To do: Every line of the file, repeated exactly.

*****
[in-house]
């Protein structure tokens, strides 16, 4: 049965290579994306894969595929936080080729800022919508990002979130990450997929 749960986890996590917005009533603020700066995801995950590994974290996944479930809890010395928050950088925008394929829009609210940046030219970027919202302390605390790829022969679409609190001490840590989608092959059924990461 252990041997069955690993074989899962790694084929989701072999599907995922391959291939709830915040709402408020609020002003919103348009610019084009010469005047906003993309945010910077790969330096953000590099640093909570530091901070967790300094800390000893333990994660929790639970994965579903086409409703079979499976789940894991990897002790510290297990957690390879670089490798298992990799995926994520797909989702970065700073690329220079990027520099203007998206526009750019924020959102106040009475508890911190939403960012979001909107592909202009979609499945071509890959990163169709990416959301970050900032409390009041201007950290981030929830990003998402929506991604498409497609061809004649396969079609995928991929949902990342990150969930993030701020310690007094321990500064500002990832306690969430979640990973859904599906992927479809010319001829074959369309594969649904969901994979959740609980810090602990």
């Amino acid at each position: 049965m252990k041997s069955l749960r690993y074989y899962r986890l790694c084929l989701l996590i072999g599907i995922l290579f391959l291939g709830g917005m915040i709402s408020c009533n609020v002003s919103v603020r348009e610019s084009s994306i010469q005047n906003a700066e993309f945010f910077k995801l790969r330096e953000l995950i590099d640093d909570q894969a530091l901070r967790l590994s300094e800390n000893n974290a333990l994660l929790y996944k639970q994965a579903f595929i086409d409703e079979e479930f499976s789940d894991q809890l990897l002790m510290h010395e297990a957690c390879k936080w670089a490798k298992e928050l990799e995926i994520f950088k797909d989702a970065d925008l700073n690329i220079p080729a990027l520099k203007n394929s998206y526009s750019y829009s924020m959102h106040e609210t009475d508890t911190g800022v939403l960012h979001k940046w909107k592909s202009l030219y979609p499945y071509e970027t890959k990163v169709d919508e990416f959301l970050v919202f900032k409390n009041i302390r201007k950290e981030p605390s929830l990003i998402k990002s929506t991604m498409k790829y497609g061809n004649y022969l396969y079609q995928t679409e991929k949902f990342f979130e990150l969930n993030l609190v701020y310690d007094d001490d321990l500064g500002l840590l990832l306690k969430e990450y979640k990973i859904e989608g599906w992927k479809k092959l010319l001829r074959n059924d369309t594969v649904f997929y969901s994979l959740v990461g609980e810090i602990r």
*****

[in-house]
């Protein structure tokens, strides 16, 4: 049965290579994306894969595929936080080729800022919508990002979130990450997929 749960986890996590917005009533603020700066995801995950590994974290996944479930809890010395928050950088925008394929829009609210940046030219970027919202302390605390790829022969679409609190001490840590989608092959059924990461 252990041997069955690993074989899962790694084929989701072999599907995922391959291939709830915040709402408020609020002003919103348009610019084009010469005047906003993309945010910077790969330096953000590099640093909570530091901070967790300094800390000893333990994660929790639970994965579903086409409703079979499976789940894991990897002790510290297990957690390879670089490798298992990799995926994520797909989702970065700073690329220079990027520099203007998206526009750019924020959102106040009475508890911190939403960012979001909107592909202009979609499945071509890959990163169709990416959301970050900032409390009041201007950290981030929830990003998402929506991604498409497609061809004649396969079609995928991929949902990342990150969930993030701020310690007094321990500064500002990832306690969430979640990973859904599906992927479809010319001829074959369309594969649904969901994979959740609980810090602990």
């Amino acid at each position: 049965m252990k041997s069955l749960r690993y074989y899962r986890l790694c084929l989701l996590i072999g599907i995922l290579f391959l291939g709830g917005m915040i709402s408020c009533n609020v002003s919103v603020r348009e610019s084009s994306i010469q005047n906003a700066e993309f945010f910077k995801l790969r330096e953000l995950i590099d640093d909570q894969a530091l901070r967790l590994s300094e800390n000893n974290a333990l994660l929790y996944k639970q994965a579903f595929i086409d409703e079979e479930f499976s789940d894991q809890l990897l002790m510290h010395e297990a957690c390879k936080w670089a490798k298992e928050l990799e995926i994520f950088k797909d989702a970065d925008l700073n690329i220079p080729a990027l520099k203007n394929s998206y526009s750019y829009s924020m959102h106040e609210t009475d508890t911190g800022v939403l960012h979001k940046w909107k592909s202009l030219y979609p499945y071509e970027t890959k990163v169709d919508e990416f959301l970050v919202f900032k409390n009041i302390r201007k950290e981030p605390s929830l990003i998402k990002s929506t991604m498409k790829y497609g061809n004649y022969l396969y079609q995928t679409e991929k949902f990342f979130e990150l969930n993030l609190v701020y310690d007094d001490d321990l500064g500002l840590l990832l306690k969430e990450y979640k990973i859904e989608g599906w992927k479809k092959l010319l001829r074959n059924d369309t594969v649904f997929y969901s994979l959740v990461g609980e810090i602990r």